Moss is one of the few writers at the NYT to focus a critical gaze upon BigAg. Remember his article on the E coli outbreak traceable to Cargill focused on the human cost of eating meat as did his book on food addiction. It only makes sense for him to consider the critters. The brilliance is he allows the USDA to hang itself. How different is this quote “The center said it lacked the expertise to assess the pain felt by animals.” from Hannah Ahrendt’s writings on evil and the human condition in the context of Eichmann’s trial? Eichmann claimed to be just moving boxcars on schedule not killing anyone. The US Meat Research Center of the USDA is essentially doing the same. Send Moss another Pulitzer.
Following on the theme of ‘complicity’ mentioned by Ellen K and responded to by JMcW: we are all complicit and this term means something worse by its universality. Thus, collective ‘knowledge’ gleaned from the USDA torture center is a form of complicity, in much the same way that the medical knowledge taken from Nazi doctors researching exposure to cold temperature is knowledge. It was certainly valid science and the results are used today in praxis. Same with the USDA knowledge.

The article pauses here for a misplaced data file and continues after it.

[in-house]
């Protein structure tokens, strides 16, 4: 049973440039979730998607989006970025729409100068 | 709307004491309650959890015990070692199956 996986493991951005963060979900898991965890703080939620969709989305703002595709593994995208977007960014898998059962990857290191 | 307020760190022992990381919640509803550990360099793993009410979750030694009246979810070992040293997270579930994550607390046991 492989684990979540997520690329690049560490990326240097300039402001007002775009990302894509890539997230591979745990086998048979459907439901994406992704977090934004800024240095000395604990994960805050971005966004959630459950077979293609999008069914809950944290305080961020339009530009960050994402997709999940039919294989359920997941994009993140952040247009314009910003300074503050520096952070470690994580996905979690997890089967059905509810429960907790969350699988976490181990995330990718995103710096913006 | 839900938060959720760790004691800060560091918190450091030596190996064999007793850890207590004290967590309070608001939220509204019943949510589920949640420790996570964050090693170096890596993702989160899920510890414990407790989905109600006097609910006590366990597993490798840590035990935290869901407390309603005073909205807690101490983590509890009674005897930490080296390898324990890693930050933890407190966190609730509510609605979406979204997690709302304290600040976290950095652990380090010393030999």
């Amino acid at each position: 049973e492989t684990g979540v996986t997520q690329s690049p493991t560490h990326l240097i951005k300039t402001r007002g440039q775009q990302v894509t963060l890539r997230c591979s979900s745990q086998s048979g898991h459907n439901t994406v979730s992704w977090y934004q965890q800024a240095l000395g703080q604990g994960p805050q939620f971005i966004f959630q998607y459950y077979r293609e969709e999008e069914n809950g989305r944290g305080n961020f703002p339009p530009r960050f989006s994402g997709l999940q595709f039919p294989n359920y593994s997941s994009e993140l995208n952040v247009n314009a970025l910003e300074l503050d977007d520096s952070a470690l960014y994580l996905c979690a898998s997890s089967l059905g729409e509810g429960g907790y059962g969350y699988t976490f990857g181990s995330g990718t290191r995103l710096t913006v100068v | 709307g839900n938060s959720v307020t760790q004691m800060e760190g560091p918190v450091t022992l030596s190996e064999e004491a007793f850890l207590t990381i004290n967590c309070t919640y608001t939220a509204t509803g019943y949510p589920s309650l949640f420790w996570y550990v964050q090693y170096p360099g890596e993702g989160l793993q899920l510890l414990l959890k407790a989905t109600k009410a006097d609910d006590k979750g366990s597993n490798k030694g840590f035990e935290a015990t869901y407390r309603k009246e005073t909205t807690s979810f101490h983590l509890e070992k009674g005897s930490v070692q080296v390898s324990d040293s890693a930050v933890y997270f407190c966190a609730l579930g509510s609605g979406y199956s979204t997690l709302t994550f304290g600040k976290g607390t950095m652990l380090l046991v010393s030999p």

I am surprised by your response to this article. I understand that the expose on the U.S. Meat Animal Research Center is important, and I too applaud that effort. However, over and over again Moss acts as an apologist for the routine abuses of animals in slaughterhouses and research labs all over the country. He casts an uncritical eye on the routine abuses that go on in research labs in all major universities – he applauds the current system of essentially in house monitoring – a system that is derelict. In addition, he suggests that the USDA routinely investigates such institutions in a rigorous way – again, a huge fallacy. He essentially scapegoats this one facility and gives a clean bill of health to all of the other atrocities that routinely go on. Who does he cite as the go to expert on this – Temple Grandin, no less. Unfortunately he ends up being an apologist for the broader system he accepts without question.
Moss is certainly a welfarist unconcerned with the structural elements of animal instrumentality, as are almost all his confreres at NYT. That said, the article is great as far as its welfare message. Animal protection begins with welfare and expands towards the structural elements. Fighting for the minds of people like Moss who are bright and educated a bit but have never thought issues through on a deep or meaningful level is a lifelong struggle for you and I and we are changing what is normalized. The Fourth Estate’s clipping ultimately end up in the dustbin and Moss is not a scholar but as far as exposing shocking brutality he wrote a credible piece.
The NY Times just wrote a great editorial about this story:
Farming Science, Without the Conscience
Curious as to how exactly you know that Moss’s research on this piece was “rigorous.”